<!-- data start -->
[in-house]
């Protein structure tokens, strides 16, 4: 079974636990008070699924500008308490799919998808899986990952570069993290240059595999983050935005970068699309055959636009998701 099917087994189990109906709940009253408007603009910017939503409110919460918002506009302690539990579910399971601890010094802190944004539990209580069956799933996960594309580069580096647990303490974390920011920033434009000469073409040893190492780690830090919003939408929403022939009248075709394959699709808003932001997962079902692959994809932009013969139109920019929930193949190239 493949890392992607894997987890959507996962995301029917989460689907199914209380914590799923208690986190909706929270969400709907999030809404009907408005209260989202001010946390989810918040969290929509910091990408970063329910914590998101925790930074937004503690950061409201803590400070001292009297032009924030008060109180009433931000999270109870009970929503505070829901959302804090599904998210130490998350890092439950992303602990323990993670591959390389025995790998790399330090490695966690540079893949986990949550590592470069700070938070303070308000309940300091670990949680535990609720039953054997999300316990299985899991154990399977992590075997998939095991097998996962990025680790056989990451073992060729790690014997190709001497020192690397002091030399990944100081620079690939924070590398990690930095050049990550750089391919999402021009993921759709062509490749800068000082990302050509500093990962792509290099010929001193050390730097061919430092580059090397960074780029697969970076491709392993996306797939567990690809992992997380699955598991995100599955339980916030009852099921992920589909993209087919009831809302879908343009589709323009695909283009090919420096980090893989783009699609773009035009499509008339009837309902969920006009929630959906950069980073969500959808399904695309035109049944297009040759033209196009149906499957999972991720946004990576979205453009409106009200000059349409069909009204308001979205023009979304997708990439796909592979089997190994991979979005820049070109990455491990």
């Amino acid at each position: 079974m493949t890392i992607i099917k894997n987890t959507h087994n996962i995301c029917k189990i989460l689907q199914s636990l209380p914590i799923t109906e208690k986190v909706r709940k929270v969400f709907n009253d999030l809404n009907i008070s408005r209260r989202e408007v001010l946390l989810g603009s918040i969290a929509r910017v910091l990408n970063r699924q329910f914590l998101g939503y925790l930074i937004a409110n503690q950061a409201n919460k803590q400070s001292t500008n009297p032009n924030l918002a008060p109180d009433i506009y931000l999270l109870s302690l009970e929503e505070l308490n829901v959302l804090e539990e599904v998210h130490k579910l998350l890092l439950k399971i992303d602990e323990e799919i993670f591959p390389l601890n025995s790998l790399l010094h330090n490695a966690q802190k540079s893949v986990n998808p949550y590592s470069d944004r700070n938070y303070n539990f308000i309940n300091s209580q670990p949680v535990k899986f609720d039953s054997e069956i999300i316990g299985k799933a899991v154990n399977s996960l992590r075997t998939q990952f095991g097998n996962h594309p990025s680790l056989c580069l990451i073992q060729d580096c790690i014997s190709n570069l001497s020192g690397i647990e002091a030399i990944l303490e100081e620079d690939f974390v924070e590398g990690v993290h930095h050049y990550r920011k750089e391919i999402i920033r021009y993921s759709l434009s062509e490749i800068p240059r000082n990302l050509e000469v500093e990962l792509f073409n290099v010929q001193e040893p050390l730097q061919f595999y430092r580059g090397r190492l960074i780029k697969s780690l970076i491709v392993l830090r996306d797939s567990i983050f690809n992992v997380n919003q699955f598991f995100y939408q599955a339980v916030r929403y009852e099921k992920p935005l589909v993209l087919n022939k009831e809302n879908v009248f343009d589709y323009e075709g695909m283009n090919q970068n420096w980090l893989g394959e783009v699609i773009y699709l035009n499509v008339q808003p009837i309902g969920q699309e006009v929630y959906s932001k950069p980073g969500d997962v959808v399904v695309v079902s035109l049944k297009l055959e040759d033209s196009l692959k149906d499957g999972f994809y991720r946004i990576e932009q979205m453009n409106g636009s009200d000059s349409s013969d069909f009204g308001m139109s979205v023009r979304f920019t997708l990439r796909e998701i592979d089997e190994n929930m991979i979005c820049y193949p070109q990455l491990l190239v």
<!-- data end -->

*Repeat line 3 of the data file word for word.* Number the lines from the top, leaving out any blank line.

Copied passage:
């Amino acid at each position: 079974m493949t890392i992607i099917k894997n987890t959507h087994n996962i995301c029917k189990i989460l689907q199914s636990l209380p914590i799923t109906e208690k986190v909706r709940k929270v969400f709907n009253d999030l809404n009907i008070s408005r209260r989202e408007v001010l946390l989810g603009s918040i969290a929509r910017v910091l990408n970063r699924q329910f914590l998101g939503y925790l930074i937004a409110n503690q950061a409201n919460k803590q400070s001292t500008n009297p032009n924030l918002a008060p109180d009433i506009y931000l999270l109870s302690l009970e929503e505070l308490n829901v959302l804090e539990e599904v998210h130490k579910l998350l890092l439950k399971i992303d602990e323990e799919i993670f591959p390389l601890n025995s790998l790399l010094h330090n490695a966690q802190k540079s893949v986990n998808p949550y590592s470069d944004r700070n938070y303070n539990f308000i309940n300091s209580q670990p949680v535990k899986f609720d039953s054997e069956i999300i316990g299985k799933a899991v154990n399977s996960l992590r075997t998939q990952f095991g097998n996962h594309p990025s680790l056989c580069l990451i073992q060729d580096c790690i014997s190709n570069l001497s020192g690397i647990e002091a030399i990944l303490e100081e620079d690939f974390v924070e590398g990690v993290h930095h050049y990550r920011k750089e391919i999402i920033r021009y993921s759709l434009s062509e490749i800068p240059r000082n990302l050509e000469v500093e990962l792509f073409n290099v010929q001193e040893p050390l730097q061919f595999y430092r580059g090397r190492l960074i780029k697969s780690l970076i491709v392993l830090r996306d797939s567990i983050f690809n992992v997380n919003q699955f598991f995100y939408q599955a339980v916030r929403y009852e099921k992920p935005l589909v993209l087919n022939k009831e809302n879908v009248f343009d589709y323009e075709g695909m283009n090919q970068n420096w980090l893989g394959e783009v699609i773009y699709l035009n499509v008339q808003p009837i309902g969920q699309e006009v929630y959906s932001k950069p980073g969500d997962v959808v399904v695309v079902s035109l049944k297009l055959e040759d033209s196009l692959k149906d499957g999972f994809y991720r946004i990576e932009q979205m453009n409106g636009s009200d000059s349409s013969d069909f009204g308001m139109s979205v023009r979304f920019t997708l990439r796909e998701i592979d089997e190994n929930m991979i979005c820049y193949p070109q990455l491990l190239v």